percy williams olympic gold medal 1928
                   

PERCY WILLIAMS

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Samuel Hawley is a writer of narrative nonfiction and fiction. His books are highly eclectic. He has written about 16th-century East Asian history, 19th-century Korean-American relations, Olympic sprinting and land speed racing and a circus elephant named Topsy who was electrocuted in 1903. He lives in Kingston, Ontario.

PERCY WILLIAMS: 1929 INDOOR TRACK TOUR




percy williams controversy
Percy's decision to drop out of the University of British Columbia after just one term and go on a tour of indoor track meets in the eastern US caused a storm of controversy in Vancouver. The city had raised a $15,000 "Percy Williams Memorial Fund" to ensure that he stayed in his home town and wasn't lured to the States. Upon learning of Percy's plans, the custodian of the fund, George Harrison, went so far as to publicly declare that Percy had to "come clean" as to his intentions -- the suspicion being that he was planning to turn professional to cash in on his fame. The accusation incensed Percy and moved him to uncharacteristic anger. ( Vancouver Sunday Province, December 9, 1928, author's collection)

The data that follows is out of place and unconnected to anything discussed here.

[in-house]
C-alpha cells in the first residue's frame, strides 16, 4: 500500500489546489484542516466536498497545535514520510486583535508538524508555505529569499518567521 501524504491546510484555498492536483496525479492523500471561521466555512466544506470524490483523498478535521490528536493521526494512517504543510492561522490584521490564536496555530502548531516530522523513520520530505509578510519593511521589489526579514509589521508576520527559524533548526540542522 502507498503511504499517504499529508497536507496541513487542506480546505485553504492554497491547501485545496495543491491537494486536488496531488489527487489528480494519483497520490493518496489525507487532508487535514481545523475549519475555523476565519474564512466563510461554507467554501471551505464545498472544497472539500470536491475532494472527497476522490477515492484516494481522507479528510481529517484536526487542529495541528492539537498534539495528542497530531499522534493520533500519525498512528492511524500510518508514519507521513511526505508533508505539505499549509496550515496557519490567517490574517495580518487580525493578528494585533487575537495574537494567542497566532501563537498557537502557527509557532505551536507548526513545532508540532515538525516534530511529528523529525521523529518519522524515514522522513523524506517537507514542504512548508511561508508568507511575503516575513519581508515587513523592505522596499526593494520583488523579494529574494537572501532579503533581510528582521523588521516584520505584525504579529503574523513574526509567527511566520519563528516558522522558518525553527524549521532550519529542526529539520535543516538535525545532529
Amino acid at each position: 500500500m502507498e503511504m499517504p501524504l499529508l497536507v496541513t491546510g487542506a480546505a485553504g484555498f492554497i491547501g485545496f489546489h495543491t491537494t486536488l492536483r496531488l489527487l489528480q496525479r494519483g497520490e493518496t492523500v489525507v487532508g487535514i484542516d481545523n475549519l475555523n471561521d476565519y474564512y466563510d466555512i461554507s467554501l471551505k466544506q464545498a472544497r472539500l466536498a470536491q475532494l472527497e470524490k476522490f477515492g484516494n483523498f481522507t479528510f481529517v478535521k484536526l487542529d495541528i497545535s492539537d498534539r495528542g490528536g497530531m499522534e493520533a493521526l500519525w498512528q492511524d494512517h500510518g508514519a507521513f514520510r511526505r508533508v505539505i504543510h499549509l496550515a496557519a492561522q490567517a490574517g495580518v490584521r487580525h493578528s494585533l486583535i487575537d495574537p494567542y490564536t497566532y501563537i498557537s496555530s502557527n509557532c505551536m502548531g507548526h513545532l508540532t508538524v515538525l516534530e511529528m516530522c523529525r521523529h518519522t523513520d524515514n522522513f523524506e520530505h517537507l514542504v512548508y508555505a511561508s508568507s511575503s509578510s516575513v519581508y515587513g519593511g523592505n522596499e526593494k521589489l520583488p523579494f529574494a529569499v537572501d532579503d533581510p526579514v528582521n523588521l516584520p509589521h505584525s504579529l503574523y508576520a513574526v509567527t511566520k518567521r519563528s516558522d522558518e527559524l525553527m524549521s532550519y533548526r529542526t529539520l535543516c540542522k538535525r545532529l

percy williams 1929
A studio portrait of Percy taken at the time of his 1929 tour of track meets in the eastern US. There were those who believed that his Olympic wins were a fluke and that he would fail miserably at this new challenge. Percy himself didn't hold out too much hope. Running extremely short distances indoors required a specialized talent and was not something he was used to. (Percy Williams Collection, hereafter PWC, BC Sports Hall of Fame and Museum)


percy williams diary
Percy kept a diary for much of 1929. On these two pages, for January 16 and 17, he recounts leaving Vancouver by train, en route to Toronto and then to Boston and the start of his indoor track tour. (PWC, BC Sports Hall of Fame and Museum)


percy williams diary 1929
In several places in his diary Percy reverts to shorthand, presumably to keep what he had written secret, perhaps from his mother. Here he writes: "Went to the Armories then to the Royal Connaught [Hotel]. Heard some great stories all about...." I never did figure out what comes next in shorthand. Can you decipher it? If so, drop me a line at samuelhawley[at]gmail.com. (PWC, BC Sports Hall of Fame and Museum)


percy williams boston herald